Yuga Labs, the $4 billion company behind the Bored Ape Yacht Club (BAYC) NFT collection, could be sued as a class by investors who say the company unfairly raised the prices of its crypto assets, causing them to lose a lot of money.
Legal firm Scott+Scott says that investors were “improperly encouraged” to buy the company’s NFTs (non-fungible tokens) and ApeCoin (the company’s native currency).
Lawyers say that Yuga Labs used celebrity marketers and sponsorships to “inflate” the price of its NFTs by promising unrealistically high returns.
Celebrities like musician Snoop Dogg, football player Tom Brady, and social influencer Paris Hilton, among others, own and support the BAYC line. The most expensive piece of digital art by BAYC was sold for $3.4 million at the end of last year.
As a result of the broader financial market crisis, the prices of crypto assets and NFTs have been going down recently. NFT Stats says that the average price of a BAYC NFT that was sold in the past week was $115,000. This is down from about $425,000 three months ago.
Along with its successful BAYC NFTs, Yuga Labs released ApeCoin on the Ethereum blockchain in March so that it could power its upcoming metaverse environment.
But Scott+Scott didn’t like the company’s decision to make a coin for the community. “After selling off millions of dollars in NFTs that were falsely marketed, Yuga Labs made ApeCoin to trick investors again,” the lawyers said.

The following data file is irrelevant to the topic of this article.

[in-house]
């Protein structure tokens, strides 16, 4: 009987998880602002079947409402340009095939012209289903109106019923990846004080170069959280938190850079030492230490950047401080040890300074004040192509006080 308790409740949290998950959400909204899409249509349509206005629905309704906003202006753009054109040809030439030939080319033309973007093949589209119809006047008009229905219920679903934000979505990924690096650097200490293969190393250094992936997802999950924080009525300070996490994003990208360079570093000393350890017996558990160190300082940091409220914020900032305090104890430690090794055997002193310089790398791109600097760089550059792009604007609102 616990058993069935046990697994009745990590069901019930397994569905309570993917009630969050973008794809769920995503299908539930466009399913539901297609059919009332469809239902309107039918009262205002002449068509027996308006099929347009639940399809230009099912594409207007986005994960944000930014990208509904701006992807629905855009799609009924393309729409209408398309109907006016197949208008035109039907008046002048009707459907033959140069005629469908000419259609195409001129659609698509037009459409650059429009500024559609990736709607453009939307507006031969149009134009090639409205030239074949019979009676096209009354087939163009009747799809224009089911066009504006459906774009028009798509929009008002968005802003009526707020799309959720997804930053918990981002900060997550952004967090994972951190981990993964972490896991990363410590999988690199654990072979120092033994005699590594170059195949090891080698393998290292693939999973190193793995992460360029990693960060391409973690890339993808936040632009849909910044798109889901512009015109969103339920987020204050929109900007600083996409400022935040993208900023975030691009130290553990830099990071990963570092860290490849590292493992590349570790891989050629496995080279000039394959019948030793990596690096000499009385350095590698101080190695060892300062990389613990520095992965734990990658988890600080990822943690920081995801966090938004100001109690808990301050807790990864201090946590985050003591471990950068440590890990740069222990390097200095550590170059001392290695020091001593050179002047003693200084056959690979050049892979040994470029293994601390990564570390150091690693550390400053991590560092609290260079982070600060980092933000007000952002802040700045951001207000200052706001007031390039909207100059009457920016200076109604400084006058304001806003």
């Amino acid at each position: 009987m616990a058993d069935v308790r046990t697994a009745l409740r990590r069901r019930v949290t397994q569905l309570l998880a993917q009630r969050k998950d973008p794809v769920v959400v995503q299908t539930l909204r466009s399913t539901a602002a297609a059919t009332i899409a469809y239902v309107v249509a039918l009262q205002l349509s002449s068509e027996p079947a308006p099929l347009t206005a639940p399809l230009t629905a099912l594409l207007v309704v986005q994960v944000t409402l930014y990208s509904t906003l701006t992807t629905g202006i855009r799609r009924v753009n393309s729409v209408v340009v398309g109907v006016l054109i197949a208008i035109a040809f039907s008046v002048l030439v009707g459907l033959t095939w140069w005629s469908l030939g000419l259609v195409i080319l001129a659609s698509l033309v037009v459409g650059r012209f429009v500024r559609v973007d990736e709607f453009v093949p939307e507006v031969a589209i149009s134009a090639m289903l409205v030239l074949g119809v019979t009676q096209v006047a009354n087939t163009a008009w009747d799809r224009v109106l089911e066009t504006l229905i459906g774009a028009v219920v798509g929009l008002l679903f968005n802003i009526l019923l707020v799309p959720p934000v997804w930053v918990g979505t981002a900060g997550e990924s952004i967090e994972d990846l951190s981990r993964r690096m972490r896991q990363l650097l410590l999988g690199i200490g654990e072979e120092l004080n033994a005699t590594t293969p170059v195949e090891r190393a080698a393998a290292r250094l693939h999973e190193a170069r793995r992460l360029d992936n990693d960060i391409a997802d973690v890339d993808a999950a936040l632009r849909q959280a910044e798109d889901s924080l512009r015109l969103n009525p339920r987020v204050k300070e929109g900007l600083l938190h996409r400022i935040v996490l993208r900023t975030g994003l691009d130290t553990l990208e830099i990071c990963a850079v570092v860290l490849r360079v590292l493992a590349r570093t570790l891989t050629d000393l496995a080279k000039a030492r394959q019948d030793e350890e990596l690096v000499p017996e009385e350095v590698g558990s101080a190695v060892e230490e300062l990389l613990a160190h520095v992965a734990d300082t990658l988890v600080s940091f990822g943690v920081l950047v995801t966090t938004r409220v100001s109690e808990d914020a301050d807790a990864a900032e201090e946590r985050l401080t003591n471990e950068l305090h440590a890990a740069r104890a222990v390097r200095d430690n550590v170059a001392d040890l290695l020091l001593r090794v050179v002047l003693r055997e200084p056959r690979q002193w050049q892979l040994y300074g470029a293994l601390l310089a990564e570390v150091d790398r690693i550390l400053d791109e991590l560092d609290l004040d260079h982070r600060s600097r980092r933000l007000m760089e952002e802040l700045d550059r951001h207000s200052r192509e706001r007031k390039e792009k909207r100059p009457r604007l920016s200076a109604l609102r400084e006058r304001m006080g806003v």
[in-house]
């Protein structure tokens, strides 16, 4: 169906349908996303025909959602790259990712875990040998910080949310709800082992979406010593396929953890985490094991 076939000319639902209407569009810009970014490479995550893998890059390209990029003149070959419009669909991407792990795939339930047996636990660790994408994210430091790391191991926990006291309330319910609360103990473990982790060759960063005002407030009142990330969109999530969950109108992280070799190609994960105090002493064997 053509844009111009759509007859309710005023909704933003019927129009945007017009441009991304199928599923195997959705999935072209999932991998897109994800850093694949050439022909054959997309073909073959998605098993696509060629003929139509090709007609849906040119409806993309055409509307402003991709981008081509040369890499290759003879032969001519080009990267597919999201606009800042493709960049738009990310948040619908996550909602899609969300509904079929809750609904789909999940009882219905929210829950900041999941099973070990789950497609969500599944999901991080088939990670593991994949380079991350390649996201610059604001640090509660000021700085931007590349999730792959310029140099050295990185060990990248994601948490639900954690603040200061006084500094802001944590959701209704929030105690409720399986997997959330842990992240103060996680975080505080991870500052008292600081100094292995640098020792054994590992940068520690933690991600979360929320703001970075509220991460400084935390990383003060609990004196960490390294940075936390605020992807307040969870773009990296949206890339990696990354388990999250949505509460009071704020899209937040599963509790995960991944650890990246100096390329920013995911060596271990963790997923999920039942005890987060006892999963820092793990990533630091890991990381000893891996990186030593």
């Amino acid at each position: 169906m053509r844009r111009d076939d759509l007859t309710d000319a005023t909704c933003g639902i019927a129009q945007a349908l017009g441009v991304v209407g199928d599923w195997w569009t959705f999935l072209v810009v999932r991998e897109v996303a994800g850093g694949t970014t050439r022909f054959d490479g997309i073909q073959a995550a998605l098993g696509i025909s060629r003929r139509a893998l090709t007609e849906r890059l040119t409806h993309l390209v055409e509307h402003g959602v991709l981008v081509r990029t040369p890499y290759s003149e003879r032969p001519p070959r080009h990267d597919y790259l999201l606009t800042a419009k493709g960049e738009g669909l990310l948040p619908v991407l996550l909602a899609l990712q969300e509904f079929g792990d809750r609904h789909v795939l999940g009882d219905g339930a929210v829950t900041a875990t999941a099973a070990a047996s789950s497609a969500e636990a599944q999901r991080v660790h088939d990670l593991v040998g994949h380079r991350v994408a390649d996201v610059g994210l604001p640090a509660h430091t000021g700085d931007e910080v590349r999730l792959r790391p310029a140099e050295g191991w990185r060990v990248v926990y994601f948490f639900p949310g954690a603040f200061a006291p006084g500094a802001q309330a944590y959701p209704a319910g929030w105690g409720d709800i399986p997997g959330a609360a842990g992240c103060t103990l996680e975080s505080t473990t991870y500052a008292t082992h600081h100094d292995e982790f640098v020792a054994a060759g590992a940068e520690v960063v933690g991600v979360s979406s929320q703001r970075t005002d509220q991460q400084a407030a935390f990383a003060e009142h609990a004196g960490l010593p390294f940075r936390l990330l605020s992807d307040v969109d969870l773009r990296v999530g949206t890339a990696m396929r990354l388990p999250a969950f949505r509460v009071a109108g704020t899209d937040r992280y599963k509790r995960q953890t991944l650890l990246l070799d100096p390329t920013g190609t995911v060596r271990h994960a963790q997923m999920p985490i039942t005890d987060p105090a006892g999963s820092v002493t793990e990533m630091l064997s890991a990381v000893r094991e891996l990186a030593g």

“Once it was found that the claimed growth was completely based on continuing advertising (rather than real use or underlying technology),” they wrote, “retail investors were left with tokens that had lost more than 87% of their value since the inflated price peak on April 28, 2022.”
ApeCoin started trading on March 17 at $8.15. It can be bought and sold on Coinbase, Binance, and Kraken, which are all big exchanges. On April 28, the token hit its all-time high of $26.70, which was a 200 percent increase from the day before. Stats from CoinGecko show that it has since dropped by more than 75%, to $6.30 as of Monday at 4:40 a.m. ET.
There would be hundreds of other cryptocurrency class actions along with the one against Yuga Labs.
Scott+Scott says that investors who lost money on investments related to Yuga Labs between April and June of this year are being asked to join a possible class action.
Ryder Ripps, a critic who uses a fake name and is being sued by Yuga Labs for trademark infringement in a separate case, said he thinks there will be more lawsuits.
Others criticized the law firm for suing Yuga Labs. One person said the investors “don’t know how to hold.”
Formal action hasn’t been taken yet, but Scott+Scott would have to show that investors didn’t know about the risks or didn’t know that celebrities were getting paid to promote the NFTs they owned.
Scott+Scott has offices in New York, London, Amsterdam, and Berlin, as well as in the United States. If the firm’s complaint was made official, it would join the growing number of lawsuits against bitcoin businesses.
Bloomberg Law says that as of March, there were more than 200 class action lawsuits and other private lawsuits about the cryptocurrency business. Binance, Solana Labs, and KuCoin were among the companies that were sued.
At the time of publication, Yuga Labs had not replied to Blockworks’ request for a comment.